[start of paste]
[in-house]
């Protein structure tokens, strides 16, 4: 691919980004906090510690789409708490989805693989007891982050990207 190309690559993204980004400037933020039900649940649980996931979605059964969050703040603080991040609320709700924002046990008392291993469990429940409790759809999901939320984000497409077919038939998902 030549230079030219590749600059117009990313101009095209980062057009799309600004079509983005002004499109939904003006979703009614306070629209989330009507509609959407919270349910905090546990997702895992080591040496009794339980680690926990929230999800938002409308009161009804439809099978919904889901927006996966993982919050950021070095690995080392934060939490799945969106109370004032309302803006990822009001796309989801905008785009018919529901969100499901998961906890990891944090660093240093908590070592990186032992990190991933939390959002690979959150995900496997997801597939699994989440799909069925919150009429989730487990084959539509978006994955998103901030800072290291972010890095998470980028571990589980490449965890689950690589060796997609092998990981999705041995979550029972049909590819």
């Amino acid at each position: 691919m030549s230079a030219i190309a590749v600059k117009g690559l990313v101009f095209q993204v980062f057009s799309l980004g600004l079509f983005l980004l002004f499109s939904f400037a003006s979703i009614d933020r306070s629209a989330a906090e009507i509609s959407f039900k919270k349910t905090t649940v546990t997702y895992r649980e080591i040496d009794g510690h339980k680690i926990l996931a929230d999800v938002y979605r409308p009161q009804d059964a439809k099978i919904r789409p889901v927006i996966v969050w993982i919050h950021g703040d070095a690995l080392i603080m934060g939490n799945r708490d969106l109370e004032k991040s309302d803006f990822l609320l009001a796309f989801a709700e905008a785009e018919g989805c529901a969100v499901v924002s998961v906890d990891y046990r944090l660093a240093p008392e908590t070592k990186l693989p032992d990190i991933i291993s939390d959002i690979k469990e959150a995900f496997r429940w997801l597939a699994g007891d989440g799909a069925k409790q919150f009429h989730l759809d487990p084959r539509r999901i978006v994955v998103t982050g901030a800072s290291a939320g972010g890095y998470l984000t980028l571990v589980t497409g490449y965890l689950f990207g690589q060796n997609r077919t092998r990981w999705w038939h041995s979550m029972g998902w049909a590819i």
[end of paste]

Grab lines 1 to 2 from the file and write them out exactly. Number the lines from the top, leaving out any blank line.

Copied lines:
[in-house]
């Protein structure tokens, strides 16, 4: 691919980004906090510690789409708490989805693989007891982050990207 190309690559993204980004400037933020039900649940649980996931979605059964969050703040603080991040609320709700924002046990008392291993469990429940409790759809999901939320984000497409077919038939998902 030549230079030219590749600059117009990313101009095209980062057009799309600004079509983005002004499109939904003006979703009614306070629209989330009507509609959407919270349910905090546990997702895992080591040496009794339980680690926990929230999800938002409308009161009804439809099978919904889901927006996966993982919050950021070095690995080392934060939490799945969106109370004032309302803006990822009001796309989801905008785009018919529901969100499901998961906890990891944090660093240093908590070592990186032992990190991933939390959002690979959150995900496997997801597939699994989440799909069925919150009429989730487990084959539509978006994955998103901030800072290291972010890095998470980028571990589980490449965890689950690589060796997609092998990981999705041995979550029972049909590819």